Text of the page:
Airfield Location

The North Coast RC modelers (NCRCM) airfield is located 7 miles south of Tillamook Oregon.  It is on a farm belonging to Norm Bennett who very generously allows the club to maintain a runway, a parking area, and to over-fly his hay field.  Don’t forget to thank him when you get the chance. Call us if you need a map or more details.

Airfield Description

The airfield is a great place for RC flying. It is nestled in a little valley which has calmer winds than is typical of most coastal areas.  It has a wide grass runway about 300 long with a large unobstructed overflight area.  The flight area is to west of the runway and farm structures so pilots mostly face west while flying. This puts the sun behind the pilot during early morning flights for best airplane visibility.  During mid-winter the sun stays to the pilot’s left pretty much all day long.  Parking is on the grass near the flight tables.  The airfield has a portable toilet, setup tables, start-up benches, and chairs available for use. The airfield does not have electricity or running water. No overnight stays nor night flying is allowed at the airfield.

Are visitors allowed at the airfield?

Visitors, spectators and AMA guest fliers are welcome but you must be accompanied by a club member while you are at the airfield.  If you would like to visit or fly as a guest then please arrange to meet a club member at the airfield by calling one of the numbers on our Contacts Page

Who can fly at the North Coast RC Modelers airfield?

The airfield is available for use by NCRCM Club members and visiting AMA pilots.   All pilots must have a current membership in the AMA to fly at the airfield. Visiting pilots can fly as a guest a couple times each year without having to join the NCRCM club so long as you have a current membership in the AMA organization

When can the airfield be used?

The airfield can be used any day of the week but only during daylight hours. Farm operations always have priority over RC activity. Yield to farm vehicles. When farm machinery is blocking the runway, driveway, or is operating near the runway then please wait until it has moved and everything is safe and convenient for farming operations before you continue.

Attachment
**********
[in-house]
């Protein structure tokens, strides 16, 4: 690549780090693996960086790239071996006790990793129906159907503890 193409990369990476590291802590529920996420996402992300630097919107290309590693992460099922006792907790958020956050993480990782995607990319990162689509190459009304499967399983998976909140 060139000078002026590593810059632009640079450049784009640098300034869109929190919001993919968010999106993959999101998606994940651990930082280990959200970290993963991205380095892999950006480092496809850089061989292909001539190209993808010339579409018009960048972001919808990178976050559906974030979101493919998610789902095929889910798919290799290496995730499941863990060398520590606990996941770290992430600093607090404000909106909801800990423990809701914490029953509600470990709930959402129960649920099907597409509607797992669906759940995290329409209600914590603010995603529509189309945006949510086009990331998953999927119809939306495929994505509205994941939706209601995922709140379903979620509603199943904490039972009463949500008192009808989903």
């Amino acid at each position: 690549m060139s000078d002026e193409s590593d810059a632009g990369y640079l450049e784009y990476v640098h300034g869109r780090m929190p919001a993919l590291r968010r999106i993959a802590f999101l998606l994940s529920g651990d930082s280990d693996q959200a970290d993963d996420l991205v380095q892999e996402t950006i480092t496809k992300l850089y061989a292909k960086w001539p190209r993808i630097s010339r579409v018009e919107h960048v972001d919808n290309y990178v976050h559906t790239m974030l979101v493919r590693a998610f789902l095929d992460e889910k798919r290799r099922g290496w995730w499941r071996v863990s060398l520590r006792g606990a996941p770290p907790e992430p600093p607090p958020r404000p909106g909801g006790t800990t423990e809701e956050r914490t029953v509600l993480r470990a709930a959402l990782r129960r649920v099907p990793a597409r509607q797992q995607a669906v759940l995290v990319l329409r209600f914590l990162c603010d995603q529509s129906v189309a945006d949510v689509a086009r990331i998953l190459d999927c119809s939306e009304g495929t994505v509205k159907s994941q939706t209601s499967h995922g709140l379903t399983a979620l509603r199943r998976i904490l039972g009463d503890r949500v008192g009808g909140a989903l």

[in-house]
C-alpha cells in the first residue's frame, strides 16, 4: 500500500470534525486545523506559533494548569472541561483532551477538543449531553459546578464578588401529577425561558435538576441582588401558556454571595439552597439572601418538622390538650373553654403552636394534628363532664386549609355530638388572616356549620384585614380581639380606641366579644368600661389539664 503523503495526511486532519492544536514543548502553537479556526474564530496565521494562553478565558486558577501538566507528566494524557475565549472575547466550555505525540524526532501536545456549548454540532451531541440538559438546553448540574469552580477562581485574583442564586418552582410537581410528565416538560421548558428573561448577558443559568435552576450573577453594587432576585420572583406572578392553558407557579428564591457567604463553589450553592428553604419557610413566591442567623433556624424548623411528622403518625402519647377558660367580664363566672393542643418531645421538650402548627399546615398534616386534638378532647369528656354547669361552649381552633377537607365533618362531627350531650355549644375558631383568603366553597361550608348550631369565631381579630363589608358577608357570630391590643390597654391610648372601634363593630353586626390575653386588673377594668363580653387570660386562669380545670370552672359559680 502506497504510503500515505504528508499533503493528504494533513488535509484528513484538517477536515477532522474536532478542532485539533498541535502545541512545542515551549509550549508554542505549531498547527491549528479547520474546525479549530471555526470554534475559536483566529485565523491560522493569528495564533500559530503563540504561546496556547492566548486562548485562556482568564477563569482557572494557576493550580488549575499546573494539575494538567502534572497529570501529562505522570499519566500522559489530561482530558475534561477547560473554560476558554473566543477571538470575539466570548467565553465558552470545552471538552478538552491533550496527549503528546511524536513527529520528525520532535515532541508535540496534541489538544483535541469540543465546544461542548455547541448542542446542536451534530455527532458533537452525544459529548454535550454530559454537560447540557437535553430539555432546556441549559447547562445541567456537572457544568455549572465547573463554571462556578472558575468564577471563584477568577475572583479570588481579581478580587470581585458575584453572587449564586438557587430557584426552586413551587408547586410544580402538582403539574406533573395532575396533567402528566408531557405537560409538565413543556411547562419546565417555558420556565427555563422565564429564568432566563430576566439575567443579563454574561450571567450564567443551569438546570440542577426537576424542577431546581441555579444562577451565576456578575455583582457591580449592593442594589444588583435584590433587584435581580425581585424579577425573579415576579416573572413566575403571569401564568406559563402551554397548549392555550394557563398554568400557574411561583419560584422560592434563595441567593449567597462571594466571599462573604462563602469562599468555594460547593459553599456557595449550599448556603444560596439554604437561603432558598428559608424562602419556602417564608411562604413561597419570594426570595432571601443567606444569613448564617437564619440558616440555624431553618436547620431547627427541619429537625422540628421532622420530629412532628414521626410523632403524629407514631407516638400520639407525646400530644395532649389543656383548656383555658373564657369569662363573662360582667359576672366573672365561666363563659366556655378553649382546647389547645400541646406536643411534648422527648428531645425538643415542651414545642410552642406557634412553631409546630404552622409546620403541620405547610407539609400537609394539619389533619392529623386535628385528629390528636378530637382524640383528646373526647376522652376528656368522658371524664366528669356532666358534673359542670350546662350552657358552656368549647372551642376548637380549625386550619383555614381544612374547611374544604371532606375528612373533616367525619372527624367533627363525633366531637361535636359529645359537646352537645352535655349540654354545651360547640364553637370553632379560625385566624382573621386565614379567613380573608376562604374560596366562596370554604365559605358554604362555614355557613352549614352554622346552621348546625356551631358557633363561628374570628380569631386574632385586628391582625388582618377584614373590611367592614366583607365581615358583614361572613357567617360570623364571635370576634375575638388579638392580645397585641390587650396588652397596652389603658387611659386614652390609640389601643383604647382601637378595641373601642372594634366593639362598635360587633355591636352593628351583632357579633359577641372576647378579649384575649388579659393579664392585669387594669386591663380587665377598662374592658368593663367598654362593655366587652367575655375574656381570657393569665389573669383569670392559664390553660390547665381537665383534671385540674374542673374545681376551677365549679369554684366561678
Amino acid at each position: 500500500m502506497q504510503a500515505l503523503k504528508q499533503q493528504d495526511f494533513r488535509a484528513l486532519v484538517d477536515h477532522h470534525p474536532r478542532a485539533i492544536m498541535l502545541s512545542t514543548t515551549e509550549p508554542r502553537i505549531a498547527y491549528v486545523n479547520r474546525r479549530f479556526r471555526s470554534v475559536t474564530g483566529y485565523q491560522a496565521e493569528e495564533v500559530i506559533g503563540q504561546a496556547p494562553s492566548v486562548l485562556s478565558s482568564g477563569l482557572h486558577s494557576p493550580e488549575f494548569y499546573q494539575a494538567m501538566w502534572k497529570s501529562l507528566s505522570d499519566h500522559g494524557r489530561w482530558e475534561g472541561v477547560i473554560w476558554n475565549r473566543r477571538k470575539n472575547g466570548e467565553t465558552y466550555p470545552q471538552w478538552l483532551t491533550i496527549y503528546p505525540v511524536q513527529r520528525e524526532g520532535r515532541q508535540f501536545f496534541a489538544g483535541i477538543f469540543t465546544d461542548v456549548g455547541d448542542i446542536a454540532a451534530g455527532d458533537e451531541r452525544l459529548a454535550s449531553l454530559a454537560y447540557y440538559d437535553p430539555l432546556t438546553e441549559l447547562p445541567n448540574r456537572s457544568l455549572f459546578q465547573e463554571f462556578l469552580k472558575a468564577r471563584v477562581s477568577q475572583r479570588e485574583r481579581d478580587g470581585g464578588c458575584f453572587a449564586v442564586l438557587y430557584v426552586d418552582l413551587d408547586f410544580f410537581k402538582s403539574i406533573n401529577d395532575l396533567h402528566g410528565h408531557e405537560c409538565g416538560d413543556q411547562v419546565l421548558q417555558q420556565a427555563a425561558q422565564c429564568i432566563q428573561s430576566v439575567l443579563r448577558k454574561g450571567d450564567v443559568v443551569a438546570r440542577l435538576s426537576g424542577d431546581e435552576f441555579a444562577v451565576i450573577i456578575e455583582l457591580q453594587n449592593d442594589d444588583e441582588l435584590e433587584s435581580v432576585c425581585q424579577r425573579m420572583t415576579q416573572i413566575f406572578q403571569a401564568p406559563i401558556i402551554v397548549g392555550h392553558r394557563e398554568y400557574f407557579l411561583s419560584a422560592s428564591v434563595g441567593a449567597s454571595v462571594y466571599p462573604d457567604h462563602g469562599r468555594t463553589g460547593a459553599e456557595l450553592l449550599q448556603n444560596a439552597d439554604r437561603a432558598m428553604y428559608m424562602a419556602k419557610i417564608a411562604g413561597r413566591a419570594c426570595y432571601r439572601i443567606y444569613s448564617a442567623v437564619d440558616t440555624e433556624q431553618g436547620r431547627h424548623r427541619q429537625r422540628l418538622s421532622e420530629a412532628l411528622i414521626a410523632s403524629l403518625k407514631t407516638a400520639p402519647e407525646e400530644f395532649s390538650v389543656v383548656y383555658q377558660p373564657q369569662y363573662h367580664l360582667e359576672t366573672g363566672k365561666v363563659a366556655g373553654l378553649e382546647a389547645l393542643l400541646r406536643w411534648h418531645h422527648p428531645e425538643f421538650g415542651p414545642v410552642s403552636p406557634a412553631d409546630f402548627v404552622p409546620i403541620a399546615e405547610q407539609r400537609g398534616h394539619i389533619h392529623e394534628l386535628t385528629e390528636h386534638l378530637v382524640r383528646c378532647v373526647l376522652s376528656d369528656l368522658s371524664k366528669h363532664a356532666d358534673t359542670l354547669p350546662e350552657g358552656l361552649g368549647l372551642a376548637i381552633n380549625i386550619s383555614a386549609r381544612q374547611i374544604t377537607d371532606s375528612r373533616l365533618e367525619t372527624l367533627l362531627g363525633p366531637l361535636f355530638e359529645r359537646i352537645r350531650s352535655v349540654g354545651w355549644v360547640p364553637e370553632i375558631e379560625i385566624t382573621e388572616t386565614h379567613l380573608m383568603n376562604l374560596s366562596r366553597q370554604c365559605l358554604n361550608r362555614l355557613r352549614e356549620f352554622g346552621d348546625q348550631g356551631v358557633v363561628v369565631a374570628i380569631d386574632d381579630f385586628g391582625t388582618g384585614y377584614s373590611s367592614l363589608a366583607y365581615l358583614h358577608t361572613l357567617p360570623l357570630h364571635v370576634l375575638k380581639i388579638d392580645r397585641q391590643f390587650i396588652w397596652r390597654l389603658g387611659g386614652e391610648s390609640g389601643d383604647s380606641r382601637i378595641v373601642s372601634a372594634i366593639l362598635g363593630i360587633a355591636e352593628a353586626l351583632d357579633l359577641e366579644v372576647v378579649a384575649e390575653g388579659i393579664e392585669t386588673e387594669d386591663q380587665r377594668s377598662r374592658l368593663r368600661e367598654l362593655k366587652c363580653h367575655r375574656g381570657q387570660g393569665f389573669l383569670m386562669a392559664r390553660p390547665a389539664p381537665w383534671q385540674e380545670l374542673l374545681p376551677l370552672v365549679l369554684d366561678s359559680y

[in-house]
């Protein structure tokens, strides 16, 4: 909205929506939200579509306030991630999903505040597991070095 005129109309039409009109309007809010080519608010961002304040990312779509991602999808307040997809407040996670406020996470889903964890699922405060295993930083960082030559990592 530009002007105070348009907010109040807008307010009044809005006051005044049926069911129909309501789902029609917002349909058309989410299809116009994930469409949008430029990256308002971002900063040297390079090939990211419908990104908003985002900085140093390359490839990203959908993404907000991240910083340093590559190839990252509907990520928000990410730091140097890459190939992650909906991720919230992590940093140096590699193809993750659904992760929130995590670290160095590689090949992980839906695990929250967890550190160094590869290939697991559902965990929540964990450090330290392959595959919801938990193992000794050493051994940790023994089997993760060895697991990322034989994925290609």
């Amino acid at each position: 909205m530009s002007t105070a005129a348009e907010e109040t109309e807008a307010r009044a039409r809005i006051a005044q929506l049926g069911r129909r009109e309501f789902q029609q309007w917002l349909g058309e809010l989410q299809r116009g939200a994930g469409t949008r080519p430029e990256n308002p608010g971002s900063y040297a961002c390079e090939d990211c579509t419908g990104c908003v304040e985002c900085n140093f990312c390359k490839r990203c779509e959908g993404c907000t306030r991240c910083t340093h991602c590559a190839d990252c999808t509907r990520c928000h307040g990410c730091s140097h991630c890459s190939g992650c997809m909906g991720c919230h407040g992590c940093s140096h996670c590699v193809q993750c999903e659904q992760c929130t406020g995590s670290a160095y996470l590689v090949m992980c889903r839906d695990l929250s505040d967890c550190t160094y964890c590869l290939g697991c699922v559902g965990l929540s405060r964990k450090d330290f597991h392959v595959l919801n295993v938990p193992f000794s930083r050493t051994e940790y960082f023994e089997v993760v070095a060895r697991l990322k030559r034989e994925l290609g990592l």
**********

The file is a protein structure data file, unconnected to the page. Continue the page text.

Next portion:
When can I find other flyers at the field?

The best time to find people at the airfield is when a nice calm and sunny day suddenly arrives, or on a reasonably nice sunny Saturday morning.  Most flight activity occurs between  about  8:30 am to 10:00 am.   You can ask Stuart to let you know when he hears that others are planning to fly, or if you want him to share your flight plans with others.  The club has an old unused Facebook page that could be used for coordinating our flying plans with each other. If any members decide they would like to use it then tell Stuart and he will try to refresh the Facebook page and set it up for our current members to use.

Are there any model or equipment restrictions at the airfield?

Aircraft, radios and pilots activities should meet the AMA’s general recommendations and requirements for safety.  There not many neighbors living nearby but never the less, engines should be muffled to standard manufacturer type noise levels.  We generally try to mow the runway grass about once per week but sometimes rain or people’s schedules interfere resulting in grass too tall for planes with especially small wheels. 

How much does it cost?